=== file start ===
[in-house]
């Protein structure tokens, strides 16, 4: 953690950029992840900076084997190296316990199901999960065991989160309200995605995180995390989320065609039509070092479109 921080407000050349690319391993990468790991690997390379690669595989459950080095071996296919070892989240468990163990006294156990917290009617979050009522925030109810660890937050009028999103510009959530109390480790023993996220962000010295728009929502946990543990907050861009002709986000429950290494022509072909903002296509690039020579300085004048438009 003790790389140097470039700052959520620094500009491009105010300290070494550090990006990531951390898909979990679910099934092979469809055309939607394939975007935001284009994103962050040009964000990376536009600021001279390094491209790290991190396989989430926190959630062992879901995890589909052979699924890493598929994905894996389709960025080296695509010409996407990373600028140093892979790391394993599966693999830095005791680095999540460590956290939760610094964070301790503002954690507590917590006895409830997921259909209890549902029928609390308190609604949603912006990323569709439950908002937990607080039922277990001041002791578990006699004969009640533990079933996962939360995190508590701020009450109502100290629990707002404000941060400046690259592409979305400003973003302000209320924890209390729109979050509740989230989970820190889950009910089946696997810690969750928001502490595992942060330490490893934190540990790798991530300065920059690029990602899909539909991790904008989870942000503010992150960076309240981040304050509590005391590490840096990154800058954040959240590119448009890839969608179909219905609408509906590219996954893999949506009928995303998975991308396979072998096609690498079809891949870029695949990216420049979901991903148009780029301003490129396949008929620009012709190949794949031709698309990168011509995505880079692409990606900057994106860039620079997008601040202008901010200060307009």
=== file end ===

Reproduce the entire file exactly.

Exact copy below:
[in-house]
């Protein structure tokens, strides 16, 4: 953690950029992840900076084997190296316990199901999960065991989160309200995605995180995390989320065609039509070092479109 921080407000050349690319391993990468790991690997390379690669595989459950080095071996296919070892989240468990163990006294156990917290009617979050009522925030109810660890937050009028999103510009959530109390480790023993996220962000010295728009929502946990543990907050861009002709986000429950290494022509072909903002296509690039020579300085004048438009 003790790389140097470039700052959520620094500009491009105010300290070494550090990006990531951390898909979990679910099934092979469809055309939607394939975007935001284009994103962050040009964000990376536009600021001279390094491209790290991190396989989430926190959630062992879901995890589909052979699924890493598929994905894996389709960025080296695509010409996407990373600028140093892979790391394993599966693999830095005791680095999540460590956290939760610094964070301790503002954690507590917590006895409830997921259909209890549902029928609390308190609604949603912006990323569709439950908002937990607080039922277990001041002791578990006699004969009640533990079933996962939360995190508590701020009450109502100290629990707002404000941060400046690259592409979305400003973003302000209320924890209390729109979050509740989230989970820190889950009910089946696997810690969750928001502490595992942060330490490893934190540990790798991530300065920059690029990602899909539909991790904008989870942000503010992150960076309240981040304050509590005391590490840096990154800058954040959240590119448009890839969608179909219905609408509906590219996954893999949506009928995303998975991308396979072998096609690498079809891949870029695949990216420049979901991903148009780029301003490129396949008929620009012709190949794949031709698309990168011509995505880079692409990606900057994106860039620079997008601040202008901010200060307009």